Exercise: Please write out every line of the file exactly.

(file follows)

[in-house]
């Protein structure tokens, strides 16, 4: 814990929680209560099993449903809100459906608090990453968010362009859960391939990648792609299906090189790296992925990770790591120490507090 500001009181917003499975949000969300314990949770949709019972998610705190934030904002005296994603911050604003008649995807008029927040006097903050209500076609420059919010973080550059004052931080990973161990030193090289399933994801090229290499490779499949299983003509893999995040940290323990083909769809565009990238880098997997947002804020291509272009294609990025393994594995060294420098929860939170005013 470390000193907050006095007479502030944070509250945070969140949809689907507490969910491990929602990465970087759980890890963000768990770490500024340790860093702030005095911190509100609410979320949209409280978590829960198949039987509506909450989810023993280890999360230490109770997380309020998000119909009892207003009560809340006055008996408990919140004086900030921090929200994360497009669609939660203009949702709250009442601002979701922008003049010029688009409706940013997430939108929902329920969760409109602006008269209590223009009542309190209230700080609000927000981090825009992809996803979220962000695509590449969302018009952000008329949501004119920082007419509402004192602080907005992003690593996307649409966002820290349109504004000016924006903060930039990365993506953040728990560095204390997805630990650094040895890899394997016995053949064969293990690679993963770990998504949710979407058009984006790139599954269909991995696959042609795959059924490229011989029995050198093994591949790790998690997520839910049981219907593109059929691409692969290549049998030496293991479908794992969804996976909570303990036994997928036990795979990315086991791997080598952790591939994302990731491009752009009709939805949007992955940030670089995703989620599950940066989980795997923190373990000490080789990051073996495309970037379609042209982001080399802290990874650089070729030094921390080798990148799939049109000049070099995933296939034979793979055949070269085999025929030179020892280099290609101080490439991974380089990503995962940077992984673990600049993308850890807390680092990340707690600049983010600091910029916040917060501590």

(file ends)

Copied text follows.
[in-house]
């Protein structure tokens, strides 16, 4: 814990929680209560099993449903809100459906608090990453968010362009859960391939990648792609299906090189790296992925990770790591120490507090 500001009181917003499975949000969300314990949770949709019972998610705190934030904002005296994603911050604003008649995807008029927040006097903050209500076609420059919010973080550059004052931080990973161990030193090289399933994801090229290499490779499949299983003509893999995040940290323990083909769809565009990238880098997997947002804020291509272009294609990025393994594995060294420098929860939170005013 470390000193907050006095007479502030944070509250945070969140949809689907507490969910491990929602990465970087759980890890963000768990770490500024340790860093702030005095911190509100609410979320949209409280978590829960198949039987509506909450989810023993280890999360230490109770997380309020998000119909009892207003009560809340006055008996408990919140004086900030921090929200994360497009669609939660203009949702709250009442601002979701922008003049010029688009409706940013997430939108929902329920969760409109602006008269209590223009009542309190209230700080609000927000981090825009992809996803979220962000695509590449969302018009952000008329949501004119920082007419509402004192602080907005992003690593996307649409966002820290349109504004000016924006903060930039990365993506953040728990560095204390997805630990650094040895890899394997016995053949064969293990690679993963770990998504949710979407058009984006790139599954269909991995696959042609795959059924490229011989029995050198093994591949790790998690997520839910049981219907593109059929691409692969290549049998030496293991479908794992969804996976909570303990036994997928036990795979990315086991791997080598952790591939994302990731491009752009009709939805949007992955940030670089995703989620599950940066989980795997923190373990000490080789990051073996495309970037379609042209982001080399802290990874650089070729030094921390080798990148799939049109000049070099995933296939034979793979055949070269085999025929030179020892280099290609101080490439991974380089990503995962940077992984673990600049993308850890807390680092990340707690600049983010600091910029916040917060501590």